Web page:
For my qualitative study, I will look for articles which engineers have published on the accomplishments which they have completed to see how important they think their invention or discovery is on a global scale. Then, I will search for articles written by independent writers about this invention or discovery and see if they rate it as less, the same, or more important than what the engineer had. I plan to get one sequence of this method for each field of engineering here at CCNY.

I expect that engineers will rate their jobs as important, but when asked about their whole field, I expect them to rate it as more important. I expect to find that engineers in their own field will rate themselves as more important than other fields. When asked overall, I expect them all to answer that engineering is extremely important to the society of the world. When considering articles, I believe I will find that engineers who think their inventions or discoveries are incredibly important will be found by others to be not as significant.

Eli Hoch
I have been thinking recently about how everyone always talks about how engineers need a good background of speaking. They need to be able to present their ideas. We are now taking a class called writing for engineers because it is also a very important skill in an engineering career. What I want to know is should their be a speaking for engineers class?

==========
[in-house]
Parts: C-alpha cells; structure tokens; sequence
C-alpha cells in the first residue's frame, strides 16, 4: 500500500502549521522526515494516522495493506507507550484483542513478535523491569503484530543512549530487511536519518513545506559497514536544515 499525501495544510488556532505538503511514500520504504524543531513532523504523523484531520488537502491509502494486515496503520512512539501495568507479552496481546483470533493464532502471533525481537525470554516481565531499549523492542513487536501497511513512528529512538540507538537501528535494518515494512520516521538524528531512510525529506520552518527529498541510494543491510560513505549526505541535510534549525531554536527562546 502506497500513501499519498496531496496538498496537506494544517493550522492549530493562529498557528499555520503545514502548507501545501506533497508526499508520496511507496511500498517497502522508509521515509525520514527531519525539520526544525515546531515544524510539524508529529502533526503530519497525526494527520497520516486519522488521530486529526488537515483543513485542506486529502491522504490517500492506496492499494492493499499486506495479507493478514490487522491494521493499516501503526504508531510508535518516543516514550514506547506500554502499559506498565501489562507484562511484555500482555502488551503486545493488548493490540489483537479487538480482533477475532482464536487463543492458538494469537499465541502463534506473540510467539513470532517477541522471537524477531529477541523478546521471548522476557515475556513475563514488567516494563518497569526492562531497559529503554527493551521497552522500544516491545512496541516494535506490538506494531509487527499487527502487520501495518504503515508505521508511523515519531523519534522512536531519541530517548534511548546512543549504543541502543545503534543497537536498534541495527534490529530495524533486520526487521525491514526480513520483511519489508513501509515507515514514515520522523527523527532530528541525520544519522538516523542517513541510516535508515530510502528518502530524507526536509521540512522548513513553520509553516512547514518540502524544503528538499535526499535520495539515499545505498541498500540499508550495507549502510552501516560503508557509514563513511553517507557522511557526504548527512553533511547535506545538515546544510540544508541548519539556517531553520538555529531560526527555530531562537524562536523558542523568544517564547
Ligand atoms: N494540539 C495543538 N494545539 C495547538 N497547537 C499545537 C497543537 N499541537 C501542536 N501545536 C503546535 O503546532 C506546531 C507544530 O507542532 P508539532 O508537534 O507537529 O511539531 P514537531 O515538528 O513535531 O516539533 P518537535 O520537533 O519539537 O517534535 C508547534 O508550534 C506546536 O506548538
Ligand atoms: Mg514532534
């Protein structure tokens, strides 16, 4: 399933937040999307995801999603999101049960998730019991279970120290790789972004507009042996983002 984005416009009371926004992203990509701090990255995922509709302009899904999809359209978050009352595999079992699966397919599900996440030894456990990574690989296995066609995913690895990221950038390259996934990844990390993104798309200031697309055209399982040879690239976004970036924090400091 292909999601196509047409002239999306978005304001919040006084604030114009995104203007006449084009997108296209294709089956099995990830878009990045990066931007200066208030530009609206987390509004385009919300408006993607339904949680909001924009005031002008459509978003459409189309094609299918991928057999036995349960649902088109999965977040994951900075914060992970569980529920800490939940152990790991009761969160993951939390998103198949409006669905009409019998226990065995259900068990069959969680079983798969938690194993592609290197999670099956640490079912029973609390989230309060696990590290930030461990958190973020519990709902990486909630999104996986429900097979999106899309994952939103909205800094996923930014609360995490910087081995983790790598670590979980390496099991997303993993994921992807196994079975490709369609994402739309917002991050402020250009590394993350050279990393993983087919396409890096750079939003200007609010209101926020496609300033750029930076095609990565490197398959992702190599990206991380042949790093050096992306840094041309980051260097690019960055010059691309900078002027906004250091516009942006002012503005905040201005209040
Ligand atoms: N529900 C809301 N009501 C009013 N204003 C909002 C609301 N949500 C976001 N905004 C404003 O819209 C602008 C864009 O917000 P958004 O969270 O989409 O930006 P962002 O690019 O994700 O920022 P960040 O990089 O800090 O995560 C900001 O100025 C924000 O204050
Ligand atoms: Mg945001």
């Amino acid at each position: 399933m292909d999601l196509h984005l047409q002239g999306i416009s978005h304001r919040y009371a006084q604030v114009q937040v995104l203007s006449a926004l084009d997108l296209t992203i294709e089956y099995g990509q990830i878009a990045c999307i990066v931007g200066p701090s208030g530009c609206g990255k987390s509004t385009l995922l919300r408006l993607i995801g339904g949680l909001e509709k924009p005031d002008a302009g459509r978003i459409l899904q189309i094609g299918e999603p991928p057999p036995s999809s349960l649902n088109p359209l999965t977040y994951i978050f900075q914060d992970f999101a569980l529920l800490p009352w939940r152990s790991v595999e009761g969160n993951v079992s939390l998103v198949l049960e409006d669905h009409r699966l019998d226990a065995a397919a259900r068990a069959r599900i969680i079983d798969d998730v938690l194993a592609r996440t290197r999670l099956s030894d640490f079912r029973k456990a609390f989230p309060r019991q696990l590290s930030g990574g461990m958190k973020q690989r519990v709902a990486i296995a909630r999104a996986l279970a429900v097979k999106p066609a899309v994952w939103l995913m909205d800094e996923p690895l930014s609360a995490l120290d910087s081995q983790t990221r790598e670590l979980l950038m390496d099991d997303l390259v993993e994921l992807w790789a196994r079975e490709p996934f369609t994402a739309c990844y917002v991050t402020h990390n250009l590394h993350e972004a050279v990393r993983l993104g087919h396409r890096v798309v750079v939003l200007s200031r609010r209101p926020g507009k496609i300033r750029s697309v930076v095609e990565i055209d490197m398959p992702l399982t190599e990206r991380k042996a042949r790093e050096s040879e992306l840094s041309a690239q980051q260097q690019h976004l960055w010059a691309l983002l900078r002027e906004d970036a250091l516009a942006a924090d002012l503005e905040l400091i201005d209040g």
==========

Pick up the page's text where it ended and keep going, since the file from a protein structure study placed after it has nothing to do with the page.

I am open to suggestions for this part because it is a very open ended question I want answered. We could do surveys from different levels of years and see how they would feel about it. We could test people in their way of speaking and presenting. Then we could do some research and see what types of presenting skills it takes to succeed> we can then compare this to how these students present already and see if it is possible to make a class out of the skills that would need to be learned. Another suggestion might be to interview engineering professors and English professors and see if we could make a curriculum of our own of what the class might look like and how it would be taught. Again, this is very open ended and open to suggestions.

Minchang Kang
Engineers and their "Problem Solving Skills"

Engineers are infamous for their finesse in attacking problems. When solving even a simple problem, there are various ways to tackle the problem. I wish to identify these methods as creative and direct. It is not always necessary to embellish the processes since simplicity proves to be more effective at almost all times. For example, why go through all the menace of fixing a doorknob when all that was needed was a simple counter-clockwise twist to it. Then, I can further question, "Would engineers be more efficient in resolving a basic issue than non-engineers?"